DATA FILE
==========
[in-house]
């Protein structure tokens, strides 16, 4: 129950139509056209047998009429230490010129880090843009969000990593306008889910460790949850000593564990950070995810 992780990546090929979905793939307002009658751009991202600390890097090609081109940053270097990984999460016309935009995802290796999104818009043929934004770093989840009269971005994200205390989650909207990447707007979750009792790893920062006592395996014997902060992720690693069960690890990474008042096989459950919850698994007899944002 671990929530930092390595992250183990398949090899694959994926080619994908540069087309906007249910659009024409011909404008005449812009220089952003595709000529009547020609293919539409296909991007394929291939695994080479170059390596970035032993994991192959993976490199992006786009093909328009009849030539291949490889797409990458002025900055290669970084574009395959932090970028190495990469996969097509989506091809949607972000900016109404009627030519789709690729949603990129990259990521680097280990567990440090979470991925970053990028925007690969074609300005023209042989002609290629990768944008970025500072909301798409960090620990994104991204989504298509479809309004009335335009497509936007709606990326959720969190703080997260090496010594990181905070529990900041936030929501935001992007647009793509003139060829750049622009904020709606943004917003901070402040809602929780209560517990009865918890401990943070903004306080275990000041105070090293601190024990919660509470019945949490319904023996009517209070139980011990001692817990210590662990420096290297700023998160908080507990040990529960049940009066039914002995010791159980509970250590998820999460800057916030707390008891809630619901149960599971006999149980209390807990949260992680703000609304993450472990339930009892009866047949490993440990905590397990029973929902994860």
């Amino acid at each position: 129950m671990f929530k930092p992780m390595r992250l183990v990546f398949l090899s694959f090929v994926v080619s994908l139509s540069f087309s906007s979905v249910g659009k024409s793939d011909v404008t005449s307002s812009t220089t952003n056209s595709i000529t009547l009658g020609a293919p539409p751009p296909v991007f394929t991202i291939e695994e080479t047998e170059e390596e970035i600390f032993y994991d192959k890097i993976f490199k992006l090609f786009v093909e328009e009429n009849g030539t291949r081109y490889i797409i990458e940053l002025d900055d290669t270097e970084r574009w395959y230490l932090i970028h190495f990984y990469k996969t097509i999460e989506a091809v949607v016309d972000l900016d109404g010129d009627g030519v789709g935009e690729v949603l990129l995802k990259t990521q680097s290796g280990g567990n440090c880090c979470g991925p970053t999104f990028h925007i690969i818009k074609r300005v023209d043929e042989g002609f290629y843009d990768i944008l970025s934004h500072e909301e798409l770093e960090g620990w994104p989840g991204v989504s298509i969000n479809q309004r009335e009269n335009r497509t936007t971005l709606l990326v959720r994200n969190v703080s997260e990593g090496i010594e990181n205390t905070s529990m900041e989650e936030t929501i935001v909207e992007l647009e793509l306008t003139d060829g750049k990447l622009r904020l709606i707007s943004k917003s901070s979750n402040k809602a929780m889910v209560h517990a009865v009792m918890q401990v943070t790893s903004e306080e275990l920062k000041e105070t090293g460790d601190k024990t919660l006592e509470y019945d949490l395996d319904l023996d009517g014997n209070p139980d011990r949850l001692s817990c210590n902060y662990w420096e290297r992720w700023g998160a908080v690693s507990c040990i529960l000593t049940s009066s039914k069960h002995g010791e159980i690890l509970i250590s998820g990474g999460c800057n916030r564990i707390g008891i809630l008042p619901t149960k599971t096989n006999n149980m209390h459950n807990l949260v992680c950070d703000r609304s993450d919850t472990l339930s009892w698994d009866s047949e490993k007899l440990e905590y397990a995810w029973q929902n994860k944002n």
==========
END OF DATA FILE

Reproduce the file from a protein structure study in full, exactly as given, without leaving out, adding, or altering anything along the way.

[in-house]
């Protein structure tokens, strides 16, 4: 129950139509056209047998009429230490010129880090843009969000990593306008889910460790949850000593564990950070995810 992780990546090929979905793939307002009658751009991202600390890097090609081109940053270097990984999460016309935009995802290796999104818009043929934004770093989840009269971005994200205390989650909207990447707007979750009792790893920062006592395996014997902060992720690693069960690890990474008042096989459950919850698994007899944002 671990929530930092390595992250183990398949090899694959994926080619994908540069087309906007249910659009024409011909404008005449812009220089952003595709000529009547020609293919539409296909991007394929291939695994080479170059390596970035032993994991192959993976490199992006786009093909328009009849030539291949490889797409990458002025900055290669970084574009395959932090970028190495990469996969097509989506091809949607972000900016109404009627030519789709690729949603990129990259990521680097280990567990440090979470991925970053990028925007690969074609300005023209042989002609290629990768944008970025500072909301798409960090620990994104991204989504298509479809309004009335335009497509936007709606990326959720969190703080997260090496010594990181905070529990900041936030929501935001992007647009793509003139060829750049622009904020709606943004917003901070402040809602929780209560517990009865918890401990943070903004306080275990000041105070090293601190024990919660509470019945949490319904023996009517209070139980011990001692817990210590662990420096290297700023998160908080507990040990529960049940009066039914002995010791159980509970250590998820999460800057916030707390008891809630619901149960599971006999149980209390807990949260992680703000609304993450472990339930009892009866047949490993440990905590397990029973929902994860």
């Amino acid at each position: 129950m671990f929530k930092p992780m390595r992250l183990v990546f398949l090899s694959f090929v994926v080619s994908l139509s540069f087309s906007s979905v249910g659009k024409s793939d011909v404008t005449s307002s812009t220089t952003n056209s595709i000529t009547l009658g020609a293919p539409p751009p296909v991007f394929t991202i291939e695994e080479t047998e170059e390596e970035i600390f032993y994991d192959k890097i993976f490199k992006l090609f786009v093909e328009e009429n009849g030539t291949r081109y490889i797409i990458e940053l002025d900055d290669t270097e970084r574009w395959y230490l932090i970028h190495f990984y990469k996969t097509i999460e989506a091809v949607v016309d972000l900016d109404g010129d009627g030519v789709g935009e690729v949603l990129l995802k990259t990521q680097s290796g280990g567990n440090c880090c979470g991925p970053t999104f990028h925007i690969i818009k074609r300005v023209d043929e042989g002609f290629y843009d990768i944008l970025s934004h500072e909301e798409l770093e960090g620990w994104p989840g991204v989504s298509i969000n479809q309004r009335e009269n335009r497509t936007t971005l709606l990326v959720r994200n969190v703080s997260e990593g090496i010594e990181n205390t905070s529990m900041e989650e936030t929501i935001v909207e992007l647009e793509l306008t003139d060829g750049k990447l622009r904020l709606i707007s943004k917003s901070s979750n402040k809602a929780m889910v209560h517990a009865v009792m918890q401990v943070t790893s903004e306080e275990l920062k000041e105070t090293g460790d601190k024990t919660l006592e509470y019945d949490l395996d319904l023996d009517g014997n209070p139980d011990r949850l001692s817990c210590n902060y662990w420096e290297r992720w700023g998160a908080v690693s507990c040990i529960l000593t049940s009066s039914k069960h002995g010791e159980i690890l509970i250590s998820g990474g999460c800057n916030r564990i707390g008891i809630l008042p619901t149960k599971t096989n006999n149980m209390h459950n807990l949260v992680c950070d703000r609304s993450d919850t472990l339930s009892w698994d009866s047949e490993k007899l440990e905590y397990a995810w029973q929902n994860k944002n």